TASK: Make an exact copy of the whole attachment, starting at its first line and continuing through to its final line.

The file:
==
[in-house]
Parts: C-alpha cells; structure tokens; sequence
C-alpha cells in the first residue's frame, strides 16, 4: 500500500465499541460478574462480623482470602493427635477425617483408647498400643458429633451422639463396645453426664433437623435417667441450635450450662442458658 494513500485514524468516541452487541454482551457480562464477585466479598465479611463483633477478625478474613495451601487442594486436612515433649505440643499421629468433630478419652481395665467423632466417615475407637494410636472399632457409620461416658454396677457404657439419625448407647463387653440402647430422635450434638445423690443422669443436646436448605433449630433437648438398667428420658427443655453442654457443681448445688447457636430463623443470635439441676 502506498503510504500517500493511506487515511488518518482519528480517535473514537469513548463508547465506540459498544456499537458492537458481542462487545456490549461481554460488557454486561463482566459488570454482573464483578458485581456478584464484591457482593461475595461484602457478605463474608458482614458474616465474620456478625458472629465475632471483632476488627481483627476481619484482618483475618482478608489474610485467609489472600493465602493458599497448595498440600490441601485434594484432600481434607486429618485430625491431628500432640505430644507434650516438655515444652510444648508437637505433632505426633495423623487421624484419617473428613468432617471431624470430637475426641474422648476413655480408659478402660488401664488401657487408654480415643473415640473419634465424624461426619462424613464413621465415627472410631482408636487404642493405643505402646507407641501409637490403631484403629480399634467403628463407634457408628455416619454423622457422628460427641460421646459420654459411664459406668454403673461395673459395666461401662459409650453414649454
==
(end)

[in-house]
Parts: C-alpha cells; structure tokens; sequence
C-alpha cells in the first residue's frame, strides 16, 4: 500500500465499541460478574462480623482470602493427635477425617483408647498400643458429633451422639463396645453426664433437623435417667441450635450450662442458658 494513500485514524468516541452487541454482551457480562464477585466479598465479611463483633477478625478474613495451601487442594486436612515433649505440643499421629468433630478419652481395665467423632466417615475407637494410636472399632457409620461416658454396677457404657439419625448407647463387653440402647430422635450434638445423690443422669443436646436448605433449630433437648438398667428420658427443655453442654457443681448445688447457636430463623443470635439441676 502506498503510504500517500493511506487515511488518518482519528480517535473514537469513548463508547465506540459498544456499537458492537458481542462487545456490549461481554460488557454486561463482566459488570454482573464483578458485581456478584464484591457482593461475595461484602457478605463474608458482614458474616465474620456478625458472629465475632471483632476488627481483627476481619484482618483475618482478608489474610485467609489472600493465602493458599497448595498440600490441601485434594484432600481434607486429618485430625491431628500432640505430644507434650516438655515444652510444648508437637505433632505426633495423623487421624484419617473428613468432617471431624470430637475426641474422648476413655480408659478402660488401664488401657487408654480415643473415640473419634465424624461426619462424613464413621465415627472410631482408636487404642493405643505402646507407641501409637490403631484403629480399634467403628463407634457408628455416619454423622457422628460427641460421646459420654459411664459406668454403673461395673459395666461401662459409650453414649454